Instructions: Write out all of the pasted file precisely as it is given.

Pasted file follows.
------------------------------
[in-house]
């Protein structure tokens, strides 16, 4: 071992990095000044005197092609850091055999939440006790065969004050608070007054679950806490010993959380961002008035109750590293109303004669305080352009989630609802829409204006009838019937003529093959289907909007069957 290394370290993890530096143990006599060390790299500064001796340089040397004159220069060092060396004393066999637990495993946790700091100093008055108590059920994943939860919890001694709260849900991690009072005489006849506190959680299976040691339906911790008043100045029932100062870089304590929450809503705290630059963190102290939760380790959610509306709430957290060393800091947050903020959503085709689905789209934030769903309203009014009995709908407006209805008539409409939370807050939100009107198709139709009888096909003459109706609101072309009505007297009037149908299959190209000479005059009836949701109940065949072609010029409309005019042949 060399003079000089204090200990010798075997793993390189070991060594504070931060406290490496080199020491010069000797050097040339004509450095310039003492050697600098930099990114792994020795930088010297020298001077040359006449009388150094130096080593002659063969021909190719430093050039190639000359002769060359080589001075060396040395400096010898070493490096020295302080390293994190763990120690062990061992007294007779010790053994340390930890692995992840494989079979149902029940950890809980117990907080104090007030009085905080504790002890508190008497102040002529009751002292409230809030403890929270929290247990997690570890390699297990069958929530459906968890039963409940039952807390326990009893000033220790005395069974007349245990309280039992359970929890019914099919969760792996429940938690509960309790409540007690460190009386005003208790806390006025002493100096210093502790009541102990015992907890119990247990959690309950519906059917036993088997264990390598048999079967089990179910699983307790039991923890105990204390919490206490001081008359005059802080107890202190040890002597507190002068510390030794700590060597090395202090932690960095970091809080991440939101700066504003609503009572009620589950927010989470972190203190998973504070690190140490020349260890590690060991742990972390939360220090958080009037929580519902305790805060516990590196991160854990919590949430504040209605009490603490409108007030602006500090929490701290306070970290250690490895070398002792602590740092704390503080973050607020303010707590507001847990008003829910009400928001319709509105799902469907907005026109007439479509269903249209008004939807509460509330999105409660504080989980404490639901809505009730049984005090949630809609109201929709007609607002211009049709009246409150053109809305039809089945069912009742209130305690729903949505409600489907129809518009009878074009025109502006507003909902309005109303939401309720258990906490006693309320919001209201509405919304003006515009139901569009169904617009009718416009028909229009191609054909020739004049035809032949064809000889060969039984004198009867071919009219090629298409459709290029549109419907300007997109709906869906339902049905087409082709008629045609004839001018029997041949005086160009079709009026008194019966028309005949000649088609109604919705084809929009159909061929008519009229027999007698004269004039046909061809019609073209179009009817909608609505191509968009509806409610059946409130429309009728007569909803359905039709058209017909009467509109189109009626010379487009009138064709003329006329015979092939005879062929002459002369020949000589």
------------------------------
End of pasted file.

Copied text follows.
[in-house]
């Protein structure tokens, strides 16, 4: 071992990095000044005197092609850091055999939440006790065969004050608070007054679950806490010993959380961002008035109750590293109303004669305080352009989630609802829409204006009838019937003529093959289907909007069957 290394370290993890530096143990006599060390790299500064001796340089040397004159220069060092060396004393066999637990495993946790700091100093008055108590059920994943939860919890001694709260849900991690009072005489006849506190959680299976040691339906911790008043100045029932100062870089304590929450809503705290630059963190102290939760380790959610509306709430957290060393800091947050903020959503085709689905789209934030769903309203009014009995709908407006209805008539409409939370807050939100009107198709139709009888096909003459109706609101072309009505007297009037149908299959190209000479005059009836949701109940065949072609010029409309005019042949 060399003079000089204090200990010798075997793993390189070991060594504070931060406290490496080199020491010069000797050097040339004509450095310039003492050697600098930099990114792994020795930088010297020298001077040359006449009388150094130096080593002659063969021909190719430093050039190639000359002769060359080589001075060396040395400096010898070493490096020295302080390293994190763990120690062990061992007294007779010790053994340390930890692995992840494989079979149902029940950890809980117990907080104090007030009085905080504790002890508190008497102040002529009751002292409230809030403890929270929290247990997690570890390699297990069958929530459906968890039963409940039952807390326990009893000033220790005395069974007349245990309280039992359970929890019914099919969760792996429940938690509960309790409540007690460190009386005003208790806390006025002493100096210093502790009541102990015992907890119990247990959690309950519906059917036993088997264990390598048999079967089990179910699983307790039991923890105990204390919490206490001081008359005059802080107890202190040890002597507190002068510390030794700590060597090395202090932690960095970091809080991440939101700066504003609503009572009620589950927010989470972190203190998973504070690190140490020349260890590690060991742990972390939360220090958080009037929580519902305790805060516990590196991160854990919590949430504040209605009490603490409108007030602006500090929490701290306070970290250690490895070398002792602590740092704390503080973050607020303010707590507001847990008003829910009400928001319709509105799902469907907005026109007439479509269903249209008004939807509460509330999105409660504080989980404490639901809505009730049984005090949630809609109201929709007609607002211009049709009246409150053109809305039809089945069912009742209130305690729903949505409600489907129809518009009878074009025109502006507003909902309005109303939401309720258990906490006693309320919001209201509405919304003006515009139901569009169904617009009718416009028909229009191609054909020739004049035809032949064809000889060969039984004198009867071919009219090629298409459709290029549109419907300007997109709906869906339902049905087409082709008629045609004839001018029997041949005086160009079709009026008194019966028309005949000649088609109604919705084809929009159909061929008519009229027999007698004269004039046909061809019609073209179009009817909608609505191509968009509806409610059946409130429309009728007569909803359905039709058209017909009467509109189109009626010379487009009138064709003329006329015979092939005879062929002459002369020949000589």